DFW Music News

Jake Quillin and the True Myth of New Texan R&B

Jake Quillin wants to be a Texas Gent, and for everyone to put whatever they want on their pizza.
Jake Quillin wants to be a Texas Gent, and for everyone to put whatever they want on their pizza. Will von Bolton
click to enlarge Jake Quillin wants to be a Texas Gent, and for everyone to put whatever they want on their pizza. - WILL VON BOLTON
Jake Quillin wants to be a Texas Gent, and for everyone to put whatever they want on their pizza.
Will von Bolton

R&B fusionist Jake Quillin is relaxing in his new home in Texas and talking about his old job as a pizza maker in Tennessee.

“I personally don’t do it, I’ll say that. But I’m not one to judge," he says. "You can put as much pineapple on your pizza as you want.”

For a moment, the notion of revisiting his old life has him flabbergasted. “How did you dig that deep?” he asks laughing, as he takes a drag from his cigarette, backdropped by a massive Texas flag and sporting a grin wide as the gap between Dallas and Fort Worth.

Quillin recently released a new track, “Running,” where he takes his first steps away from the traditional Delta blues/R&B that occupied the sound on his debut full-length LP, Stormy Weather.


“It’s not a hip-hop song, per se,” Quillin says, plumbing his brain for an appropriate adjective. “But it’s definitely on that plane of existence.”

While hip-hop and Delta blues might sound incompatible to most ears, Quillin feels comfortable in either skin and intends for his sophomore album (tentatively titled Texas Medicine) to span the range between the two, with producer Jason Burt helming the bluesier material and Michael Ferguson producing the more “out-there” tracks, such as “Running.”

Coming after Stormy Weather, “Running” is a slight shock to the system. The former is a stark, practically one-man blues-soul show that might get algorithmically recommended to listeners of Ray Lamontagne, and the latter feels like a distant cousin of a track from Khalid’s debut LP. For Quillin, the idea that all genres are connected goes back to his idol Jimi Hendrix.

“He helped me realize how universal blues music is, and he showed me it’s OK to not know your place in the world," Quillin says. "Seeing how he put his struggles and frustrations into music was huge for me.”

When the question comes up about whether musicians should disclose the meanings behind their songs, Quillin pauses and references another one of his heroes, Bob Dylan.

“Obviously some songs are about certain things, but I think songs are whatever the listener needs them to be," he says. "When you write something that people can take multiple ways, to me that’s a great song. Dylan realizes that people do that, and that’s his thing.”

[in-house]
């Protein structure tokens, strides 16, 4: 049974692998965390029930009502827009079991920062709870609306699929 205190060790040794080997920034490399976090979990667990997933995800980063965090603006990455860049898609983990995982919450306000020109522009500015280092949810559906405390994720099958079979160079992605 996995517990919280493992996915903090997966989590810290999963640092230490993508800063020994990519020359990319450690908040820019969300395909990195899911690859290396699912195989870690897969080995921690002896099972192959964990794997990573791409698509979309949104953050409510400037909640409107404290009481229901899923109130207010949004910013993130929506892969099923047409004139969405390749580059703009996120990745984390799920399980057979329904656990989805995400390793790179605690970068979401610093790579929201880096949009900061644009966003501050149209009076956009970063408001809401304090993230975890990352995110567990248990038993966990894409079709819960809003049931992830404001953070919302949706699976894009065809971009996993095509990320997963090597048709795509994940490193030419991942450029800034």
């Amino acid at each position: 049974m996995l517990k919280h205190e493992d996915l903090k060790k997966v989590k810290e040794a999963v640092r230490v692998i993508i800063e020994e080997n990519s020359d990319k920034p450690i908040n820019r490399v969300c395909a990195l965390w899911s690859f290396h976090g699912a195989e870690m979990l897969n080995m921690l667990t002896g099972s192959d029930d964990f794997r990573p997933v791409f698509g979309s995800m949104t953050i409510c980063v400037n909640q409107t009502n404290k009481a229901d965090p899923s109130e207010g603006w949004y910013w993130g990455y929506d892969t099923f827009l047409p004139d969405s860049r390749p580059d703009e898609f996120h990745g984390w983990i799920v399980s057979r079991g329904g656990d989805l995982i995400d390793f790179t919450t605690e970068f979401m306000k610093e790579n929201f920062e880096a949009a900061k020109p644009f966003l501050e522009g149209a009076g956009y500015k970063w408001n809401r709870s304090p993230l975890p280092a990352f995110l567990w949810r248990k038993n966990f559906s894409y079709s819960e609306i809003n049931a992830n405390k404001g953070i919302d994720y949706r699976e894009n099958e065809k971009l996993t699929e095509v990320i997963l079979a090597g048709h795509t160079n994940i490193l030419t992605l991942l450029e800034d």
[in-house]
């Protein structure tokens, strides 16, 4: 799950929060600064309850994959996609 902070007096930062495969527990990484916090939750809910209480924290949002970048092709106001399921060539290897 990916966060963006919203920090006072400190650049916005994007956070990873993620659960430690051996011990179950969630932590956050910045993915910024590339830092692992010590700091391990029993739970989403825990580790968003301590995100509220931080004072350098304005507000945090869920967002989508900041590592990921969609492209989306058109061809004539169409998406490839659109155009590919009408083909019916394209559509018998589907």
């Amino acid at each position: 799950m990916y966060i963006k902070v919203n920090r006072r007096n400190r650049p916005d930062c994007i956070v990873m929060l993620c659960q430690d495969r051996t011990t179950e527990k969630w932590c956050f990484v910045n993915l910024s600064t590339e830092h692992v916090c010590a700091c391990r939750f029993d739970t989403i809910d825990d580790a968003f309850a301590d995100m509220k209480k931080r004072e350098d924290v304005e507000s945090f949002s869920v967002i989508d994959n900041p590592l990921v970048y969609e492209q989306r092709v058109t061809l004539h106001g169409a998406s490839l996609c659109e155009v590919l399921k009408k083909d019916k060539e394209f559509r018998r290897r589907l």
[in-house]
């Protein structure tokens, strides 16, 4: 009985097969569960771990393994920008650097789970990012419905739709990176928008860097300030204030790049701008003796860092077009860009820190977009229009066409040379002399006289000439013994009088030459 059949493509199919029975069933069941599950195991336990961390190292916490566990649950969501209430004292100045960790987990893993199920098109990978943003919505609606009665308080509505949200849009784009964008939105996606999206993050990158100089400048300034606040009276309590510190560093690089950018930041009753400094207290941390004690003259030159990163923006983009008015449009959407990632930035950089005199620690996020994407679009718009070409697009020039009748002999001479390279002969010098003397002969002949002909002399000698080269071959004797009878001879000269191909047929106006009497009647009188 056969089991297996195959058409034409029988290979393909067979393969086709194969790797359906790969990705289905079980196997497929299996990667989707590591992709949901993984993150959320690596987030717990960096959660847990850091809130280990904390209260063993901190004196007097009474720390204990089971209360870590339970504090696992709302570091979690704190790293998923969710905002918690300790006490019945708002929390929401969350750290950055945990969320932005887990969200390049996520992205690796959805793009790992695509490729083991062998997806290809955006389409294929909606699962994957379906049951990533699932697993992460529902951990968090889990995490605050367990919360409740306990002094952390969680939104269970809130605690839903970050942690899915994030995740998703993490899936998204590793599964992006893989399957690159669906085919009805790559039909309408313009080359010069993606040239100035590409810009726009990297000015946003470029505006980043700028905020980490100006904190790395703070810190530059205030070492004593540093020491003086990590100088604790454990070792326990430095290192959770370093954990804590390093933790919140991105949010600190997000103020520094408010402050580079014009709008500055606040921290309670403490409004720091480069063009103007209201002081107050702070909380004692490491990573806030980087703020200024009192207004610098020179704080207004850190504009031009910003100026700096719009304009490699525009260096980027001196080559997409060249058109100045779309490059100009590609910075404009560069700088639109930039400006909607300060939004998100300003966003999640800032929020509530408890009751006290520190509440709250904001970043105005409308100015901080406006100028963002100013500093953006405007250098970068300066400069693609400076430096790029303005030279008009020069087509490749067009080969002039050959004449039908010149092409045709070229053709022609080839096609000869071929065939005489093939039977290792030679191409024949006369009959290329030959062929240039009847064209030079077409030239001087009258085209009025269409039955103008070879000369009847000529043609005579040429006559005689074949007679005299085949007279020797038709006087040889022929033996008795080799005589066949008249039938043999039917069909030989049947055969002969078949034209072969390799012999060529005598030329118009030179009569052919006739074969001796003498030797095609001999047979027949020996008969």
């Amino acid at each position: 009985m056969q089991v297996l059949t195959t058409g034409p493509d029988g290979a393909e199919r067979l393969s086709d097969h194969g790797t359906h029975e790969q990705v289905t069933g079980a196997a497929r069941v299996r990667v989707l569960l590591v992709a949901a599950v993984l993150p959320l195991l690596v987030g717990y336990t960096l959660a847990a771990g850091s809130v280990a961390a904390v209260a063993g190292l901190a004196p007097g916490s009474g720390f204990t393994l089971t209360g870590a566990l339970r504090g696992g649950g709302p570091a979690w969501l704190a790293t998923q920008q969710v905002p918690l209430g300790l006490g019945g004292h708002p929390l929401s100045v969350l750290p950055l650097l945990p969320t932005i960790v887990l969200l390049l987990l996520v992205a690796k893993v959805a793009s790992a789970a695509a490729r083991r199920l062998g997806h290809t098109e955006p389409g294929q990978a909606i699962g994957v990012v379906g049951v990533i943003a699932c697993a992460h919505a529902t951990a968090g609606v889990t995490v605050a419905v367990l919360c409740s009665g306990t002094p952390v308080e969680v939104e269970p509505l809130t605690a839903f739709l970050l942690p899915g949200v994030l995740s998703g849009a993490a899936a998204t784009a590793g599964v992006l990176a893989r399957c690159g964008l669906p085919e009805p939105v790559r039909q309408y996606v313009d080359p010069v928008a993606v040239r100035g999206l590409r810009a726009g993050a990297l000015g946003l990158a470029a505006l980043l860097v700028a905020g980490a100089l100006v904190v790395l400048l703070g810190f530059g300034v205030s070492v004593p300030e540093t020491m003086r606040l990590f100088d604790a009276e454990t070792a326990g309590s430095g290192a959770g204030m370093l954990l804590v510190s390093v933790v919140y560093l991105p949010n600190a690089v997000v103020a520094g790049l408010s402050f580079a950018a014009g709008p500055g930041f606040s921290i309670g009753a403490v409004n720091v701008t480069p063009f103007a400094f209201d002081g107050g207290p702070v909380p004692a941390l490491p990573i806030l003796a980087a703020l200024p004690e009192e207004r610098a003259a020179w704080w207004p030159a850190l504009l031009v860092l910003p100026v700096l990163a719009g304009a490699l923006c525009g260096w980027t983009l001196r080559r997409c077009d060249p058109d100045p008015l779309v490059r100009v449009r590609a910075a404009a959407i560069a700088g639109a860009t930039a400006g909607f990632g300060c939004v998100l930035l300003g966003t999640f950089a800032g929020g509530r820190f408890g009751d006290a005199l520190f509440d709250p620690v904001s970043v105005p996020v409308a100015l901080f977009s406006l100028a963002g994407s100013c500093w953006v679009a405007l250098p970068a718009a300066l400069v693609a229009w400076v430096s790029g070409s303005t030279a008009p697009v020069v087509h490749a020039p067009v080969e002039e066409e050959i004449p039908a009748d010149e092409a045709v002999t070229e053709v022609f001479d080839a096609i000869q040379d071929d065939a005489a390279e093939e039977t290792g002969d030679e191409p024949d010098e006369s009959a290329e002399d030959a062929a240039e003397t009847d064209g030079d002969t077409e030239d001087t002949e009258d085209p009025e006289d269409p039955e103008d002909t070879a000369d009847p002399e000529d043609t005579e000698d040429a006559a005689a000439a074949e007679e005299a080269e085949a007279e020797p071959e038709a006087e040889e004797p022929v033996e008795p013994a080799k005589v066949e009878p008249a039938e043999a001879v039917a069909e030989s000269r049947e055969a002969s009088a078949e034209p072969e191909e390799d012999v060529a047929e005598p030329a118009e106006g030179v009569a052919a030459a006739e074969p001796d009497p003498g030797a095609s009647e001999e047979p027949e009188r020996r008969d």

It’s mildly surprising that Quillin is so steeped in classic rock lore given his propensity toward hip-hop, but in a post-Post Malone world, the concept of “genres” seems to be more of a way to sort records in a store than an actual set of parameters for music making.

Genre-bending is almost a prerequisite among DFW musicians nowadays; Jonathan Tyler, Leon Bridges and St. Vincent all took an established sound and seemed to reformulate its entire scope around their own needs. Quillin is taking his first steps in that direction. He has the heart of a bluesman — laid-back and easygoing, but not detached or unemotional. It's the kind of soul that fits right in at Modern Electric Studios, ground zero for many Dallas-based musicians including The Texas Gentlemen.

“When I first heard of the Texas Gentlemen, I thought ‘Man, I want to be a Texas Gentleman,’” Quillin says laughing. “I didn’t even know what that entailed, but I knew I wanted to be one!”

"I’m from the east so something about being in the West ... there’s just something about the landscape and even being in the city. I can’t really explain it and I don’t think I’m ever gonna leave.” – Jake Quillin

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Of course, the gentlemen he refers to is the collective of North Texas musicians that have played on recordings by Nikki Lane, Paul Cauthen, Jonathan Tyler and many others — including Quillin’s forthcoming record.

If you haven’t picked up on it at this point, then allow us to clarify: Jake Quillin is a Texas boy now and intends to keep it that way. His love affair with the Lone Star State has been, to say the least, a whirlwind romance. Back in Tennessee, he spent his days aspiring for more than sweating it out day after day in the fires of Greg’s Pizza.

One day, Quillin got a message from the Dallas-based Burt who said he liked his music and wanted him to drop by the studio. Naturally, the thousand-plus miles between Johnson City and Dallas posed an issue. Undaunted, Quillin buckled down and made it his goal to save enough money to visit Dallas. During that visit, Quillin and Burt recorded “Charlie,” Quillin’s breakout single, and began to entertain the idea of recording a full album. By November 2019, Quillin had become a Texas resident.

His escapist vision of Texas as an outsider has been the one many Texans and non-Texans alike perpetuate, the idea being that Texas is a place that “unlocks” the dreams of those who live there. The feeling perfectly evoked in Chris Rea’s own genre-bending 1989 anthem “Texas”: “Warm winds blowing, heat and blue skies, and a road that goes forever.”

“I’m a transplant, so I don’t want anyone to hate on me, but there’s definitely that romantic feeling," Quillin says of his new home base. "I’m from the East so something about being in the West ... there’s just something about the landscape and even being in the city. I can’t really explain it, and I don’t think I’m ever gonna leave.”
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Vincent Arrieta
Contact: Vincent Arrieta